King George’s visit to the city named after England’s most loathed rebel was given the usual fanfare afforded a foreign dignitary, but there was serious business at hand given Adolph Hitler’s increasingly alarming actions in Europe. Less than three weeks earlier, he’d signed the “Pact of Steel” with Mussolini’s fascist Italy and would go on to sign a non-aggression pact with Stalin’s Soviet Union August 23. 

Two days after that, Great Britain signed a mutual assistance treaty with Poland, which was invaded by Germany eight days after that, marking the beginning of a six-year conflagration known as World War II that would leave more than 70 million dead.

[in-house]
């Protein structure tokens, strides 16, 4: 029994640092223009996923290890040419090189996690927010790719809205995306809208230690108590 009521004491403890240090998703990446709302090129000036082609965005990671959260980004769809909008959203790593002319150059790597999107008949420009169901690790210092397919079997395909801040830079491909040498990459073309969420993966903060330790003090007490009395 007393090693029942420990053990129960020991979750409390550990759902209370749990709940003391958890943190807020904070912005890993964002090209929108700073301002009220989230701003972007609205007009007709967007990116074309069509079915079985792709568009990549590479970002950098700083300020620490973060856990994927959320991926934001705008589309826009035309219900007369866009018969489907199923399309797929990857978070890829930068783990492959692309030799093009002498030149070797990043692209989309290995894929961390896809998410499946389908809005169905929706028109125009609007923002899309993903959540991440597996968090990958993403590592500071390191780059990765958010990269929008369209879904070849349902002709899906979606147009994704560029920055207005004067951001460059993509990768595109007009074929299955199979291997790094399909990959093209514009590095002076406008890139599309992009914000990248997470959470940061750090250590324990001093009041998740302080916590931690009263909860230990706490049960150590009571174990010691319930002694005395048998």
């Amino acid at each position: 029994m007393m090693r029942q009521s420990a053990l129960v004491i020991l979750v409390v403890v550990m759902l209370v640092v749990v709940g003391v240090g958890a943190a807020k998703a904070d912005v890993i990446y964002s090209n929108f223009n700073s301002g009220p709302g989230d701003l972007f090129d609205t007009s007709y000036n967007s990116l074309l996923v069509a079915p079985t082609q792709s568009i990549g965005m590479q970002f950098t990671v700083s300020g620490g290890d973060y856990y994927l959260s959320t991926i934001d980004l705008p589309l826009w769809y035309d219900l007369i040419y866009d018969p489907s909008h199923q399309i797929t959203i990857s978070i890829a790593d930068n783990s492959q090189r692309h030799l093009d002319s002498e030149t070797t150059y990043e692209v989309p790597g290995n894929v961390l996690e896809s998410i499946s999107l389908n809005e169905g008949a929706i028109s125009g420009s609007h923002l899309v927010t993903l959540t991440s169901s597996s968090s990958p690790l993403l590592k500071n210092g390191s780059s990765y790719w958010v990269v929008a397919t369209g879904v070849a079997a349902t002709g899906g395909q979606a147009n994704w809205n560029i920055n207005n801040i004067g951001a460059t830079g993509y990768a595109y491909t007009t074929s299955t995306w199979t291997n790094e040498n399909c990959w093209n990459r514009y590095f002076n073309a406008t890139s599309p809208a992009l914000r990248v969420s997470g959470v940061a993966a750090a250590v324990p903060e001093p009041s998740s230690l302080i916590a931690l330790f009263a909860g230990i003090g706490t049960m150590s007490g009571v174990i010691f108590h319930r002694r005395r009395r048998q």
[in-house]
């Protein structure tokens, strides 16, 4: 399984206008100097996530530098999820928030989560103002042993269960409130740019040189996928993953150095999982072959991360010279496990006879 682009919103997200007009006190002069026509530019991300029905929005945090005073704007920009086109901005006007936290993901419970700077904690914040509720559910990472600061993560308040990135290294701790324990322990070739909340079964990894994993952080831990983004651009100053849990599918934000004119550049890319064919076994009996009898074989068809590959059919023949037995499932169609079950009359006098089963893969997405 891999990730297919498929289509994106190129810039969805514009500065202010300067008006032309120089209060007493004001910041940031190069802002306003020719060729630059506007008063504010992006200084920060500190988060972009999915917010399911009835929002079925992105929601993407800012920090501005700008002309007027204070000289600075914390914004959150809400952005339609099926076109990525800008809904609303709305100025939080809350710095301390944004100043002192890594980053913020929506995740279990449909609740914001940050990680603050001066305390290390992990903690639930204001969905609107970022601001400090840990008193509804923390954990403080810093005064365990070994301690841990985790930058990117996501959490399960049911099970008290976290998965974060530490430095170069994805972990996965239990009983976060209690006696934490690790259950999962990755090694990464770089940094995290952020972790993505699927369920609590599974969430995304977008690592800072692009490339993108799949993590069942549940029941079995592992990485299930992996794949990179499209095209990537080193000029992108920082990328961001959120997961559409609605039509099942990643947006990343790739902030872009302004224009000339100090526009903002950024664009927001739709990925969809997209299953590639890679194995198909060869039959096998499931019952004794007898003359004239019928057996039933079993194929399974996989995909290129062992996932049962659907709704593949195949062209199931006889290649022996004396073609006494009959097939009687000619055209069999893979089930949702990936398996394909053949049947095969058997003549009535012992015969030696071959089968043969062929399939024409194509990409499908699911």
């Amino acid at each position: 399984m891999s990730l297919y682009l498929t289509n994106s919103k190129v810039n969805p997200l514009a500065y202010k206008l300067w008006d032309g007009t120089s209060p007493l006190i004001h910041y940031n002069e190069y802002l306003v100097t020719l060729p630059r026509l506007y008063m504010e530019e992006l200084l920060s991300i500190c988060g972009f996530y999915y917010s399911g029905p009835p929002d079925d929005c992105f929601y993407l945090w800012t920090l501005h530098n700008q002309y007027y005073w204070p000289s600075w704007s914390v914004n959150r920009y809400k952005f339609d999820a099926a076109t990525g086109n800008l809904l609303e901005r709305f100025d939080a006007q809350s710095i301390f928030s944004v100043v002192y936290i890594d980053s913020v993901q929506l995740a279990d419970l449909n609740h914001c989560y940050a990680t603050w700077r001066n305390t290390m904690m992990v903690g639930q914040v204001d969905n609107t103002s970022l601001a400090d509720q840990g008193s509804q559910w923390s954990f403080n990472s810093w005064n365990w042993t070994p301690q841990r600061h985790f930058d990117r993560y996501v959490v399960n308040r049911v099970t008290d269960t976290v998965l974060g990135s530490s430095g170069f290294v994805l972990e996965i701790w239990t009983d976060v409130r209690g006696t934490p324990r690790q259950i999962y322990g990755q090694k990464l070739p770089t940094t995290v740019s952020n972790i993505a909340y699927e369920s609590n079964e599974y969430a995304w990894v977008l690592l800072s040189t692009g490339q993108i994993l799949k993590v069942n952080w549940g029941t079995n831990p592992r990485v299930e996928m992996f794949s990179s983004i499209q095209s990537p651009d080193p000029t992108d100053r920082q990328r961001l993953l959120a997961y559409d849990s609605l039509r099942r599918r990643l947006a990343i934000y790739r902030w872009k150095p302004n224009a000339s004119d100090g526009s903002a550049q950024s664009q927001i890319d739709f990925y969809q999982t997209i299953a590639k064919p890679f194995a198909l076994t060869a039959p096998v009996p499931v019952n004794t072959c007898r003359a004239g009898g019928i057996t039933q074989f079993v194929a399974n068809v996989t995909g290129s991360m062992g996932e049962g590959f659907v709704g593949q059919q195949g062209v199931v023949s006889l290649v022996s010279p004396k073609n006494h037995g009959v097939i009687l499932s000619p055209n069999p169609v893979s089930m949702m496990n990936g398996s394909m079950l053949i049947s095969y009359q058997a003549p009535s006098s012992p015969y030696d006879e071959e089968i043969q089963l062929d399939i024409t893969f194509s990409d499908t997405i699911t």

But on that harried, hectic afternoon in June, Hitler was already known to be eyeing Poland. 

Thus King George had the unenviable task of courting the support of Roosevelt’s depression-plagued America, where resentment over getting tangled up in Britain’s World War I effort still lingered and the armed forces were but an outdated skeleton crew. 

As the afternoon drew to a close, Roosevelt — in no great rush to join another distant, brutal European scrum — went swimming.

He rejoined the king and queen in the State Dining Room at 8 p.m. as dinner for 86 was served. At 10, the entertainment for the evening began.  

According to White House Records, 325 people were invited to the “Musicale,” and 324 attended; whoever missed that event missed out on a chance to see not only the leaders of powerful nations, but also leaders in the promotion and preservation of contemporary American folk culture of the time.